Or maybe you’re not even a writer. You’re an avid reader who has no idea how to get to all the abundance of books you want to read. Maybe it takes you a while to finish a book, or maybe your list is just so long you don’t even know where to start.

Whichever group you fall into, I have three simple tricks that have helped me to read more books per year. Just last year, I read a total of 72 books, and I am on track to match, if not beat, that number this year.

Here’s how I did it.

1. Always have a book with you.

This one may seem a bit obvious, but it’s true. The easiest way to find time to read is by having the material available whenever you find yourself with a spare moment.

Now, I know it can be hard to carry a hulking hardcover everywhere you go. Or even juggle multiple books if you’re almost finished with one.

But here’s a helpful hint: install an ereader app on your phone, whichever one you like. I mean, you carry that thing around with you all the time, right? Most of us do. Whenever you find yourself with a dull moment or waiting for a friend or bus or train, pull out your phone and start reading your e-book-in-progress.

For me, I discovered this because of all the awkward incubation times while I’m working in the lab. There is no point in taking off your lab gear when you have five minutes of waiting time. By the time you make it back to your desk, you just have to go right back. So while I sit in the lab waiting for incubations or time points to complete, I read a book! It keeps me from getting bored, and I get to make progress on my yearly reading goals and enjoy a fresh new story.

2. Make the most of your time.

Another great way to increase the books you read is to start listening to audiobooks while you commute, clean, walk, or do other mindless work. Again, looking to my lab experience, I once ran an experiment for two months that required me to pay attention to something for four-five hours every morning. But it was absolutely mindless work, tedious and boring, so I downloaded audiobooks and listened to fifteen books in the course of those two months.

Another great time to use them is while you commute. Chances are if you’re driving, walking, or otherwise paying attention to where you’re headed, you can’t really look at a book. But you can listen. Instead of listening to music or the news every day, invest that time in a few books. And you can of course take breaks between books, go back to your music or news stations, but this is an easy way to rack up those pages!

If you decide (like me) that an audiobook subscription service just isn’t worth your money, there are alternatives. Many audiobooks are available online for free. Additionally, check with your local library. The Free Library of Philadelphia works with the Overdrive app so that you can borrow e-books and audiobooks without ever stepping foot inside a branch. One bonus of this app: no late fees. Books are automatically returned at the end of the loan period, and you can extend your loan straight from the app. Borrowing is also extremely helpful if you want to try a book or author before you buy anything.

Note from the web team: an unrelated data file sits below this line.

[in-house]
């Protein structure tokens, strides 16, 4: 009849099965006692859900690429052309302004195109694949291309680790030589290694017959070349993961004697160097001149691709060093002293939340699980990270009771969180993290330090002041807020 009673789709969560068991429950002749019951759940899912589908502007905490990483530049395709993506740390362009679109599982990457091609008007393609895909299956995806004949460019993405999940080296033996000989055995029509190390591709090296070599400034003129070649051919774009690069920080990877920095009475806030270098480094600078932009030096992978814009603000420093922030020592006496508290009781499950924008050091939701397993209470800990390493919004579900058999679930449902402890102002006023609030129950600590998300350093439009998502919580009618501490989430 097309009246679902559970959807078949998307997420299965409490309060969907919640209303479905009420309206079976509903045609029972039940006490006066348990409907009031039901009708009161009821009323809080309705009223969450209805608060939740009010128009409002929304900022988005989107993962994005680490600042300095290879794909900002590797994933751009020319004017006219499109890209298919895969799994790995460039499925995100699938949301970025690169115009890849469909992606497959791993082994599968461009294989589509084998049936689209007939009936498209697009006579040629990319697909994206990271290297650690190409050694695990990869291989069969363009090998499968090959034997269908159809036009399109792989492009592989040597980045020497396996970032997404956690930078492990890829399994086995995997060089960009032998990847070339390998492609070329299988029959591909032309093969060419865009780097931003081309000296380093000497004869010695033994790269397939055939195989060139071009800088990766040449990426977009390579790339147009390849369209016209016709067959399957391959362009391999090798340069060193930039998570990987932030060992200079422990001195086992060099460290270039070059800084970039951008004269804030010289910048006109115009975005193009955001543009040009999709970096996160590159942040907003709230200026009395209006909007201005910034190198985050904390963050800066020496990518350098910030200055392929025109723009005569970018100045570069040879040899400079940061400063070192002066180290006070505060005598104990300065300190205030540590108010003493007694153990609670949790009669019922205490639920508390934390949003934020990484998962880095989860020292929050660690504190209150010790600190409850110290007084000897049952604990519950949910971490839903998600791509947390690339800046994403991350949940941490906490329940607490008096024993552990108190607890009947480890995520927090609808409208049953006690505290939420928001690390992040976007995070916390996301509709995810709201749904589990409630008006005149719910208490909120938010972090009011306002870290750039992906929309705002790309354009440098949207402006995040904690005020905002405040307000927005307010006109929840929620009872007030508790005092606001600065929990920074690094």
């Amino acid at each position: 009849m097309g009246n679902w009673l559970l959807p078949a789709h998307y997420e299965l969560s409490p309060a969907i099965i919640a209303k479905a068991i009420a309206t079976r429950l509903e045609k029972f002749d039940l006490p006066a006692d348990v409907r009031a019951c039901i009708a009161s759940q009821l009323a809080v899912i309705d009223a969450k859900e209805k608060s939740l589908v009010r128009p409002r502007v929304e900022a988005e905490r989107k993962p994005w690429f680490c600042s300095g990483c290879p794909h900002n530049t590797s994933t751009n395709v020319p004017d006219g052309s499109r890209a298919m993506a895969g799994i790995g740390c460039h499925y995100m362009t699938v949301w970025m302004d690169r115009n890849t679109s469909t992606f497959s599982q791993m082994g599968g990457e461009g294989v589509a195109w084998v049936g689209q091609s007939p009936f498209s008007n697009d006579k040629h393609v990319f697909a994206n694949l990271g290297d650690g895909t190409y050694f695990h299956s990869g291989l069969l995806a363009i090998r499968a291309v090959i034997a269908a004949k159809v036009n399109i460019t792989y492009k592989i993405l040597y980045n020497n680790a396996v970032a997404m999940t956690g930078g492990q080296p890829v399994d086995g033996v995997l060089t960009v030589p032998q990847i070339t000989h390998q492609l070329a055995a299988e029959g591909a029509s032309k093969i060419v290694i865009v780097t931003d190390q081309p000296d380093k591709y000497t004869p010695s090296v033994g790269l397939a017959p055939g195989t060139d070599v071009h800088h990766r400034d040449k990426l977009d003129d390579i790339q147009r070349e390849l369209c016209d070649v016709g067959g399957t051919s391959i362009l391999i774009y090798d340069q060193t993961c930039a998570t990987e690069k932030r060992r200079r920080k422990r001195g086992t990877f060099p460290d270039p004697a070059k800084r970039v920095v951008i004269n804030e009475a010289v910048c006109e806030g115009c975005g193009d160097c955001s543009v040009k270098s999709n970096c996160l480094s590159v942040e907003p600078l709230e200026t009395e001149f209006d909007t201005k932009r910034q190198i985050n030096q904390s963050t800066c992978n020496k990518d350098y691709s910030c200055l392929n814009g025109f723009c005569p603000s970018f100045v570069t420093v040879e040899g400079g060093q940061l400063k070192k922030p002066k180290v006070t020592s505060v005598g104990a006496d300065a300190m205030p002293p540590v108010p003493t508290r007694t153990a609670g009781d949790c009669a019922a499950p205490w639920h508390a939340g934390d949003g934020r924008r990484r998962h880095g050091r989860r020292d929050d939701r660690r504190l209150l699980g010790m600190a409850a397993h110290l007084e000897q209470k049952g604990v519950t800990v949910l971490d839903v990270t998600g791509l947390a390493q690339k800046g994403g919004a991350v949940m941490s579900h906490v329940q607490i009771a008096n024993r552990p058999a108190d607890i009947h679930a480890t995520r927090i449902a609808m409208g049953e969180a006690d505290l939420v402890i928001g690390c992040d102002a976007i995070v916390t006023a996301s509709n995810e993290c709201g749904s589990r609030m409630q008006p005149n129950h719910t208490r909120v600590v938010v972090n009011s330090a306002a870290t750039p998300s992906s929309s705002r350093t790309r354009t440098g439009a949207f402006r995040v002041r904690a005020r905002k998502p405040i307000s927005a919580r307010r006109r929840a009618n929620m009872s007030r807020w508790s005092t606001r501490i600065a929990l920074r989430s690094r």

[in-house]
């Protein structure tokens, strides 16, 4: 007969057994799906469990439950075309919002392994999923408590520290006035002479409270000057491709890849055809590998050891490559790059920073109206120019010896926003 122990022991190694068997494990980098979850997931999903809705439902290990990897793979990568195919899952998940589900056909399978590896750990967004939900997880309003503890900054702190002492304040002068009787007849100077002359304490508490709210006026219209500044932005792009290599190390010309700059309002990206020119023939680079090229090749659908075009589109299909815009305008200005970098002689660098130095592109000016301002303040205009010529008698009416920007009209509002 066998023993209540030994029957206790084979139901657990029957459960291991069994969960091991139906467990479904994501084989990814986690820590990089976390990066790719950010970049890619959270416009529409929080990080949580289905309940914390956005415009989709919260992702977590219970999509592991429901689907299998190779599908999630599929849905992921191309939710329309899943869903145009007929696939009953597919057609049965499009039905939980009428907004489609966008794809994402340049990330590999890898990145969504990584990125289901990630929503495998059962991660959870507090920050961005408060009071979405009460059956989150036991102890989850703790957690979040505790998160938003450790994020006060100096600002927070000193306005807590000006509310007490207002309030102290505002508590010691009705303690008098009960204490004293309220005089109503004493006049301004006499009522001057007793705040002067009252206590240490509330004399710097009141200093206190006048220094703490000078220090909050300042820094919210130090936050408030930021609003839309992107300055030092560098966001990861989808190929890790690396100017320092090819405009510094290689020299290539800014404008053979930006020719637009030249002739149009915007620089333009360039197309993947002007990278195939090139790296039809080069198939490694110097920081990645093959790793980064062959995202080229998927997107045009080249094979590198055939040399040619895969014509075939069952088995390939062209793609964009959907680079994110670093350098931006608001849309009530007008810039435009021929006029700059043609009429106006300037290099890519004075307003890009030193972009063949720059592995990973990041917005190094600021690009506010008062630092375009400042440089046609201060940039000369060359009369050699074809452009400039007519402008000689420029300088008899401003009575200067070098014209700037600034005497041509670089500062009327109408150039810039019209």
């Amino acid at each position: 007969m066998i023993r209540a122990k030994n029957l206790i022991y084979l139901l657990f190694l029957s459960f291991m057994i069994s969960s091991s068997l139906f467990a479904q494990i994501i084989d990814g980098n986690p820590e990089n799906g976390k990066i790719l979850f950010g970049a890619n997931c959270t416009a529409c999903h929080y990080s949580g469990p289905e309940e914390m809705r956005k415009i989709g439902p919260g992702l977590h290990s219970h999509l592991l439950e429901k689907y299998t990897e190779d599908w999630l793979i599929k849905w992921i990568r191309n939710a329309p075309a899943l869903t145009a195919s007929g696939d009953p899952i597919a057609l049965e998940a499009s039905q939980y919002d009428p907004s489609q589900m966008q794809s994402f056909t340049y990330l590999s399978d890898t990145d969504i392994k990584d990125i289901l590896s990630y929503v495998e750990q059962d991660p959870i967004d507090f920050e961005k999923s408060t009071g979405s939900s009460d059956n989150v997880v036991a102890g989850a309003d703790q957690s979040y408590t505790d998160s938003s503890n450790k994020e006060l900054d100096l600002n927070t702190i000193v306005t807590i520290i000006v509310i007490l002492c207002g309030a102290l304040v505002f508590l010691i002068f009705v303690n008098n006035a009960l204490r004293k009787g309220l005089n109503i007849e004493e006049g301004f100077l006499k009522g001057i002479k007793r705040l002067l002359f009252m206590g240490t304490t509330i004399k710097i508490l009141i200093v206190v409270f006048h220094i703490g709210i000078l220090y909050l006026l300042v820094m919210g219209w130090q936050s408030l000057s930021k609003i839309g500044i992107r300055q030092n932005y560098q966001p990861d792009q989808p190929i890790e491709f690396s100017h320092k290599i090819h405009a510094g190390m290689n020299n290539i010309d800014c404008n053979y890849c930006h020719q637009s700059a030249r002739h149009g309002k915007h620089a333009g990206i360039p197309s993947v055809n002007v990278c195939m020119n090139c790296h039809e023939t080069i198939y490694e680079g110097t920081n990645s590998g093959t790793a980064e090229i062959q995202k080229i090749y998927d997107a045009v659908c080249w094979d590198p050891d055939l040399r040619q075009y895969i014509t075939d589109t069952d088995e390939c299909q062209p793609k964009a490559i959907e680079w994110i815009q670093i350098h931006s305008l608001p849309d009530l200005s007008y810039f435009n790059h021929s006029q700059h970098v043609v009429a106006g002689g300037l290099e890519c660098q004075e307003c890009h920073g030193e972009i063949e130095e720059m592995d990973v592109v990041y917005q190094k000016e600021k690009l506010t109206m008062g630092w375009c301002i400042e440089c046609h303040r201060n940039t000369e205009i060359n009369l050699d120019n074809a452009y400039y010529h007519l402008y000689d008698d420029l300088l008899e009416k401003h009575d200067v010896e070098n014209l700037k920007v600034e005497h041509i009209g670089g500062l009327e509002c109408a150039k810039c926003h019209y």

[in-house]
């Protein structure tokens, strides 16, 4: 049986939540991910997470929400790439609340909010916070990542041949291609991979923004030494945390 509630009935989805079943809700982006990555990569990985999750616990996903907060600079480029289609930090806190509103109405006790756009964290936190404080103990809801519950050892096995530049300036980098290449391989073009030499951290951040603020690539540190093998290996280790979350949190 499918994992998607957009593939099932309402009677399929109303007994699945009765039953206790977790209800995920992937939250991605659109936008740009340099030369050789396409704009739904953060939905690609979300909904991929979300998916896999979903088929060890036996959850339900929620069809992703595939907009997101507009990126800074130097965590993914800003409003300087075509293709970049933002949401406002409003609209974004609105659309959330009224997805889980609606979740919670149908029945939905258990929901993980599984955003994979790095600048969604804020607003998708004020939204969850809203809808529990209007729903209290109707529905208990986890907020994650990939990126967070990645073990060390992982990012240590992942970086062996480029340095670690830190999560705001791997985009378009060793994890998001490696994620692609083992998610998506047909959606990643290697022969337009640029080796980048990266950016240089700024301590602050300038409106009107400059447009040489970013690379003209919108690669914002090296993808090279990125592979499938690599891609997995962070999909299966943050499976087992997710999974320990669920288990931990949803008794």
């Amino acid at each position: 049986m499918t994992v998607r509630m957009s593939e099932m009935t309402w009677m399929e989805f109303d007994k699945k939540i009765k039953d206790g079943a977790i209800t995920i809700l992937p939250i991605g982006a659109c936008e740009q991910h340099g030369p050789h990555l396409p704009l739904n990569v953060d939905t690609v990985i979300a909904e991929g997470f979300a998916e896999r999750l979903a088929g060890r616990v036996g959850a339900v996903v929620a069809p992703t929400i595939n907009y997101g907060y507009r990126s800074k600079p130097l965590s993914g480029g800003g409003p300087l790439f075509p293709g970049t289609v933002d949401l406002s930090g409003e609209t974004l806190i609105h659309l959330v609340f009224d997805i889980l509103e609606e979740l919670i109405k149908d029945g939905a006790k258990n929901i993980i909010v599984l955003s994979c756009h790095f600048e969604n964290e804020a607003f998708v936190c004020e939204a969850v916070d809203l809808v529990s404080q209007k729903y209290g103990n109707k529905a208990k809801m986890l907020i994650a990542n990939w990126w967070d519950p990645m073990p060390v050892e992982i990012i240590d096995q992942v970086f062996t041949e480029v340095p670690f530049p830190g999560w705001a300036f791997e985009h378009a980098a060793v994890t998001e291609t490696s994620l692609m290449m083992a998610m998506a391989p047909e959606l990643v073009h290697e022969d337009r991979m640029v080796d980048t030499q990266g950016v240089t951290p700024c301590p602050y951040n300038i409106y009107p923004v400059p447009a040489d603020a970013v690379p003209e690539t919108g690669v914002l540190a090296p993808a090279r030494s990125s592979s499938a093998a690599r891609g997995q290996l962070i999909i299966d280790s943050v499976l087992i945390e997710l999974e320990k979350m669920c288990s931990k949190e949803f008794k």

3. Don’t be afraid to read more than one book at a time.

By using multiple formats of books, you can read multiple works at once. For example, I read a hard copy of a book at all times. I bring it with me to work, I read it at home or on trips, I love the feel of having it in my hands. But I also keep an e-book ready at all times on my phone or ereader, for those moments when I have time but can’t have my physical book, like in the lab. And the ereader itself is great for trips that limit your ability to carry the extra weight of a bunch of books (like when flying or going far away). And finally, I listen to an audiobook while I commute to and from work, which gives me at least 45 minutes each direction. And that doesn’t even touch the long car trips!

This can be a hard one for a lot of people, especially if you have trouble keeping stories separated in your head. But I have a trick for that, too. If you struggle to keep the details of stories straight when reading more than one at a time, use a different genre for a different format. To give you a quick example, if you are reading a fantasy story in paperback (or hardcover), you may choose to read a contemporary romance as your e-book and a non-fiction book as your audiobook. Or perhaps you pick classic literature as one of those other formats. By separating the type of books you are reading simultaneously, it may be easier for you to enjoy and understand the stories without mixing up those details. Definitely steer clear of reading similar books at the same time! Been there, done that, still can’t remember which is which!

So there you have it. How to read more books, Selina-style. So what about you? What tips do you have to read more books? Share below in the comments!

Why I Decided to Publish on Wattpad

This Cursed Flame began with a love of sitcoms, specifically that old classic I Dream of Jeannie. I loved that show growing up, loved that there was an astronaut and a genie and the silly antics and the unique feel of the show. And I still love it, though as an adult I can certainly see how the times influenced the portrayal of Jeannie and her role (but that’s a discussion for another day). Regardless, my feelings toward the show were always fond, and it was even a comfort to me in hard times (I watch classic sitcoms when I’m upset or have a bad day, they cheer me up).